Now all in sleep relax'd, a death-like sleep, The monarch's limbs were stretch'd; and with their king, His guards lay dormant; so her magic words, And magic tongue had doom'd. Medea leads Across the steps the daughters; bidd'n by her, His couch they compass.—"Why, O, feeble souls! "Thus hesitate?"—she said,—"your swords unsheathe! "Pour out his far-spent gore, that I may fill "With youthful, vigorous blood his empty'd veins. "Your father's life, and years, are in your hands: "If sways you piety; if empty hopes "Wavering deceive you not; then well deserve, "By duty to your sire: quickly expel "With weapons his old age: let issue forth "His now congealing blood with brandish'd steel." Exhorted thus, most pious she who feels, First impious acts;—a wicked deed performs, Lest wicked she were call'd: yet on the blow Not one would bend her sight; with eyes averse Their savage hands the unseen wounds inflict. Flowing with gore, he from the bed uprais'd His limbs; and from his posture strove half-torn To rise; and stretching forth his pallid arms 'Mid all their threatening swords;—"Daughters!"—he cries, "What do ye? Why against your parent's life "Thus arm ye?"—Sink their spirits! drop their hands! His throat Medea severing, stay'd the words He more had utter'd,—and the mangled corse, Deep in the boiling brazen caldron flung.
She now,—but through the air on dragon wings High borne,—their furious vengeance had not scap'd. O'er shady Pelion high she flew, and o'er The cave of Chiron; Othrys; and the spot For old Cerambus' strange adventure known: Upborne on wings by kindly-aiding nymphs, Here, when the solid earth th' incroaching main Wide delug'd, flying, safe Deucalion's flood He 'scap'd. AEoelian Pitane to left She quits; and sees the dragon huge, to stone An image turn'd. And Ida's grove where chang'd By Bacchus' power, the steer a stag became, To screen the theft. And where beneath the sand, A little sand, Corythus' father lies; And fields which Maera's new-heard howlings fill. Euripylus' fam'd town, where Coaen dames, What time the troops of Hercules them left, With horns were crown'd: and Phoebus' favor'd Rhodes; Jalysian Telchines, whose hateful eyes All vitiating, Jove detesting 'whelm'd Beneath his brother's waves. She passes next Carthaeia' walls in ancient Caeae's isle, Where wondering saw Alcidamas the sire, A placid dove his daughter's body bear. And Hyrie's lake she sees, and Tempe's pool Cycneiaen, which the swan so sudden form'd Frequented: Phyllius there, a willing slave, Birds and fierce beasts, to his capricious boy Oft brought—e'en lions tam'd; a furious bull He bade him bring, a furious bull he brought; But now in choler at his craving soul, The bull refus'd, though as the last gift claim'd: Indignant, cry'd he,—"soon you'll wish him given!"— And from the high rock plung'd: all thought he fell: But form'd a swan, lightly he pois'd in air On snowy wings. Hyrie, her son thus sav'd, Knew not, by constant weeping soon dissolv'd; The lake becoming that still bears her name. Near this is Pleuron:—Ophian Combe, here Wafted on wings, her murderous sons escap'd. Thence she beholds Latona's favorite isle; Calaurea, where to birds the royal pair Were chang'd: Cyllene, on the right is plac'd Where like the savage herd, Menephron sought His mother's bed. Far hence she spies in tears Cephisus, for his nephew's fate who mourn'd, Chang'd by Apollo to a sea-calf huge; And saw Eumelus' dome, who wept his child, A bird become. At length on dragon wings, Pirenian Corinth she regain'd; where tell The ancient tales, in primal ages, men From shower-fed mushrooms sprung. Here first was flam'd In Colchian venoms fierce, the new-made bride; Then either sea in blazing spires beheld The royal dome; and with her children's gore Her impious sword was stain'd. Thus on herself Reveng'd; from royal Jason's wrath she fled.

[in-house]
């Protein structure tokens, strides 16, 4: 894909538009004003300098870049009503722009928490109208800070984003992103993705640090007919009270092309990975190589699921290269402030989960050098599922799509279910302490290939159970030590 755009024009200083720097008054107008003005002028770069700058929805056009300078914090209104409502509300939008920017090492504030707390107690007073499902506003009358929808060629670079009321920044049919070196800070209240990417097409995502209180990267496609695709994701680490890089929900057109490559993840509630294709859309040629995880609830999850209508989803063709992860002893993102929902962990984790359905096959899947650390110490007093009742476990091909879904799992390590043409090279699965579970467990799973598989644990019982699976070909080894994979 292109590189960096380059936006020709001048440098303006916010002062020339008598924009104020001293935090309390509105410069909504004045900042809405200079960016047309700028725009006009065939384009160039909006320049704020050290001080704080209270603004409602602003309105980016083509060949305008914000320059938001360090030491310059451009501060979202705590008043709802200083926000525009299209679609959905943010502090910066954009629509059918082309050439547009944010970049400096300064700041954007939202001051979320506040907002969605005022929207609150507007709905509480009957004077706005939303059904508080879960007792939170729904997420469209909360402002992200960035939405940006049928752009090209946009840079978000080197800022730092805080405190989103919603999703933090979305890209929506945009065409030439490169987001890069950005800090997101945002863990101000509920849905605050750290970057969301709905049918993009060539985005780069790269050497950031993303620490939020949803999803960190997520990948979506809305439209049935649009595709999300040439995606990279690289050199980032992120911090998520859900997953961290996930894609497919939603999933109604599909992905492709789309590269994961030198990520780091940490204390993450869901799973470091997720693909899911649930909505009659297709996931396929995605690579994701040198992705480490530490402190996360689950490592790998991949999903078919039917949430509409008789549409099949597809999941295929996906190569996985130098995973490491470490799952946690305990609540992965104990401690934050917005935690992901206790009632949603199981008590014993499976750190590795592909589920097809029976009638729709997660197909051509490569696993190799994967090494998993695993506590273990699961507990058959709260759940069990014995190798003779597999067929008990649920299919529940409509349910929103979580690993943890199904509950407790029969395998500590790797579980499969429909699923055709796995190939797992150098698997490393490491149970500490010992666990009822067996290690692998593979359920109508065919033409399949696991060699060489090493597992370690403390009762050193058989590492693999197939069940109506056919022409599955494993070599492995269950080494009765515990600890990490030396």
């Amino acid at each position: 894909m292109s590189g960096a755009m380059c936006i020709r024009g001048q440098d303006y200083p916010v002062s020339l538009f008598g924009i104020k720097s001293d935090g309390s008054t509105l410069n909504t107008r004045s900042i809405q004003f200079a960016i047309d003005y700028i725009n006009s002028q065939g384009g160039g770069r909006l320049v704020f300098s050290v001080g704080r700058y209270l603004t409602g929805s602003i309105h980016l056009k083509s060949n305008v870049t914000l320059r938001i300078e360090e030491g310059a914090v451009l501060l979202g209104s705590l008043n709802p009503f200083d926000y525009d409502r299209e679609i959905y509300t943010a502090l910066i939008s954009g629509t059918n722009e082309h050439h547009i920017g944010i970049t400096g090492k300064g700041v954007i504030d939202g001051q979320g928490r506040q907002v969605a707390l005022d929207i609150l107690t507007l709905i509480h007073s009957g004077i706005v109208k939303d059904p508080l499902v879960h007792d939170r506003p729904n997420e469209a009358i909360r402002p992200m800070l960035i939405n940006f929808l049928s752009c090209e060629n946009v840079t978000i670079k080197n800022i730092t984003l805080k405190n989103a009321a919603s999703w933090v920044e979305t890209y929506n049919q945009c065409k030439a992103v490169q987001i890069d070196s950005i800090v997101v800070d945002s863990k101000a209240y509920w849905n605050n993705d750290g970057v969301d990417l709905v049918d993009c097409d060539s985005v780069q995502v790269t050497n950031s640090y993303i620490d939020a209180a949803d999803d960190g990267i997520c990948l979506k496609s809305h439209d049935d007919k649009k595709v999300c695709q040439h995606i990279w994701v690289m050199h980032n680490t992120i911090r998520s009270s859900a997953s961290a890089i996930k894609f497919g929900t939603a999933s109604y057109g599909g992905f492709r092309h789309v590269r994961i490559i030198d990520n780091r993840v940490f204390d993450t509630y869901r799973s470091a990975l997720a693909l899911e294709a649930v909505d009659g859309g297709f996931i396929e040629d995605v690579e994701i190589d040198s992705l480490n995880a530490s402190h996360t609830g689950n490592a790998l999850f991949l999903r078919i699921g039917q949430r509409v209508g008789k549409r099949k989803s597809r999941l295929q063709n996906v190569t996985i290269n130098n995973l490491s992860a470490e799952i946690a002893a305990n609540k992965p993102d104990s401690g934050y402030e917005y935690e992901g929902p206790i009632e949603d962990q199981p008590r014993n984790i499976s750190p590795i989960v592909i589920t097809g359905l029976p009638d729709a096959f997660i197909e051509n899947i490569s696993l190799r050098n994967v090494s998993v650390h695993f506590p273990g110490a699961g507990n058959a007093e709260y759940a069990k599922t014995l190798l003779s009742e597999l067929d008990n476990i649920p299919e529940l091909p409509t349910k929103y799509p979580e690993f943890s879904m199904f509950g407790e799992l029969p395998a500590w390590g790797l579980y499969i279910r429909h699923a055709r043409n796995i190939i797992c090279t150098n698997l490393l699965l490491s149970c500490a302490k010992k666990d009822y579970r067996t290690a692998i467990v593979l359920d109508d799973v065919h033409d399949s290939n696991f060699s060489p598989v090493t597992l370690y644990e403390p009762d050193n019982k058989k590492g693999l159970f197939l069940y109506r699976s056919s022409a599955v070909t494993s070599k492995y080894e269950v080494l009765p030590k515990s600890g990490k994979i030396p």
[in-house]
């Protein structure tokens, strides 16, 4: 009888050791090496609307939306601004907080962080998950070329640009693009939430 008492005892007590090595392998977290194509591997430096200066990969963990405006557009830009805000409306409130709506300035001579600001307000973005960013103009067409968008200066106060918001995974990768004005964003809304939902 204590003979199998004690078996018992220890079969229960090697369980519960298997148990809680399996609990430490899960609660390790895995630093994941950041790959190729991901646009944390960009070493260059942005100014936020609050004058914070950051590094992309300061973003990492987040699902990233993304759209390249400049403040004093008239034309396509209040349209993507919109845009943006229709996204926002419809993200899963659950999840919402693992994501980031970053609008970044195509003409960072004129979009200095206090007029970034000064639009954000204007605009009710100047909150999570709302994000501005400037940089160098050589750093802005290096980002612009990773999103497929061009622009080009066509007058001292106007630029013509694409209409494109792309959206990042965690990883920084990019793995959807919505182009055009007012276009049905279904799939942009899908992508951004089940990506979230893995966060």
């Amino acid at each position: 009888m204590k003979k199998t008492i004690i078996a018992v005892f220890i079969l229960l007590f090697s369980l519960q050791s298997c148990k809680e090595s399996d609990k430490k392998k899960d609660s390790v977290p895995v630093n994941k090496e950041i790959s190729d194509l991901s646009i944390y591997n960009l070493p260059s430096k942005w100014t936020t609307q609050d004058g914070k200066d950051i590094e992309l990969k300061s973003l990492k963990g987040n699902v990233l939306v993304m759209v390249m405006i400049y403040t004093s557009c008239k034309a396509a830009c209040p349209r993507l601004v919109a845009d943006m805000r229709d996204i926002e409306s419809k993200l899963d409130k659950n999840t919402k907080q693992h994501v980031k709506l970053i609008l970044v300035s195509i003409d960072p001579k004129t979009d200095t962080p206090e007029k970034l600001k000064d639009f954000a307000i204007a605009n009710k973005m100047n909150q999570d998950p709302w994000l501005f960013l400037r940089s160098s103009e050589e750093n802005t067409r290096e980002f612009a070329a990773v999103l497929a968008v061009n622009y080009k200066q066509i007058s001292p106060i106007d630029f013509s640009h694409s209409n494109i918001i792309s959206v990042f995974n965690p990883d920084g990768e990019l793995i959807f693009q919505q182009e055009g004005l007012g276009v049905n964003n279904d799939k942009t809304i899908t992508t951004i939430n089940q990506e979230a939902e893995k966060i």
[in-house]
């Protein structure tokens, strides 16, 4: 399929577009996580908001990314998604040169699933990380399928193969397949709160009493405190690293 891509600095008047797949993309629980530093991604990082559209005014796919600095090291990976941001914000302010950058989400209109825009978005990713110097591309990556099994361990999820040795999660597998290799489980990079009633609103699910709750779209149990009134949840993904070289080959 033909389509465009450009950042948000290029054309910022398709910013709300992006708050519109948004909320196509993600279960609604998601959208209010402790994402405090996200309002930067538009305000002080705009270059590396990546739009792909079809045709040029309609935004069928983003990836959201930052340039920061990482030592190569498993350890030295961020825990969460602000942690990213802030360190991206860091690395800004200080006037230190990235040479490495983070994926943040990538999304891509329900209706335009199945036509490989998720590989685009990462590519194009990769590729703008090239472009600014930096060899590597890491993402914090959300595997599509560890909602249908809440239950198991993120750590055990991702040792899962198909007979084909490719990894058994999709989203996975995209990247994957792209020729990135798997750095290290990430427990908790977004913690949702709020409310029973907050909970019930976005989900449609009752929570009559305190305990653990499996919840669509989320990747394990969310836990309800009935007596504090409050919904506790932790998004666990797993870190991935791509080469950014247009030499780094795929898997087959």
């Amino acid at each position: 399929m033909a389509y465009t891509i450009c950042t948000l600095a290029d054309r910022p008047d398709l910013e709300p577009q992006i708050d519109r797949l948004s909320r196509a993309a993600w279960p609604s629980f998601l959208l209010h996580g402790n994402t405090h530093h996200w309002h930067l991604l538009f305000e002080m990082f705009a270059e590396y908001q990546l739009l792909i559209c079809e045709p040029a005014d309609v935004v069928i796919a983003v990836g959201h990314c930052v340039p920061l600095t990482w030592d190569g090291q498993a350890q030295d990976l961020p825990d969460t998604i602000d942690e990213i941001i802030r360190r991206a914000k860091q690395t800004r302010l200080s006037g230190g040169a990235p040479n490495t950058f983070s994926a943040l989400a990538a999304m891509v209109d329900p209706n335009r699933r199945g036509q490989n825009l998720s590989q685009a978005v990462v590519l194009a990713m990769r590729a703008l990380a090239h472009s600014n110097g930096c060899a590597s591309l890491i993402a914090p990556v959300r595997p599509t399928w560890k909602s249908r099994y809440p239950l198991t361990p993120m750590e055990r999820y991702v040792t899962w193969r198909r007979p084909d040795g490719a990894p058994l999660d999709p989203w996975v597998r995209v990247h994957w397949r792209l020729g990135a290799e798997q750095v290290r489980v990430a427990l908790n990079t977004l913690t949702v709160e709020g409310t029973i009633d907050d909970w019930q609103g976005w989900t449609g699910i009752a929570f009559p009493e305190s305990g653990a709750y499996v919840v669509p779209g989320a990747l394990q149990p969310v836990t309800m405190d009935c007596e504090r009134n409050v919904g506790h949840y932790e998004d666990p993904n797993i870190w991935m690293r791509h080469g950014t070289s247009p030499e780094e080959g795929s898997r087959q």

Borne hence, her snakes Titanian reach the walls Of Pallas' city, where most just of men O, Phineus! thou, and Periphas the old, With Polyphemon's niece, as birds are seen, Soaring aloft in air on new-form'd wings. Here AEgeus' roof receiv'd her, for this deed Alone to blame: not satisfy'd as host, In marriage bonds he makes her more his own. Now Theseus comes, son to his sire unknown, Whose brave atchievements, all the two-sea'd land In peace had settled. For his death she mix'd The baneful aconite, long since from shores Of Scythia brought; which thus old tales relate, From Cerberus' venom'd jaws was first produc'd, Through a dark den, with gloomy opening, lies A path steep shelving, where Alcides dragg'd Fierce Cerberus to light, resisting strong, Glancing askaunce his eyes from day, whose rays Sparkled too bright, in adamantine chains. With rabid anger swol'n, a triple yell Fill'd all the air; he o'er the virid plain Sprinkled white foam; increasing fast this shoots; The fruitful soil fresh virulence imparts, And ranker grows its power: from hardest rocks It lively springs, and Aconite hence nam'd. This did old AEgeus, by his crafty spouse Deceiv'd, to Theseus, as a foe, present. Unwitting Theseus, in his hand receiv'd The cup presented; when the sire espy'd Upon his ivory-hilted sword a mark, Which prov'd his offspring; from his lips he dash'd The poison. Wrapp'd in clouds by magic rais'd, The sorceress from their furious vengeance fled.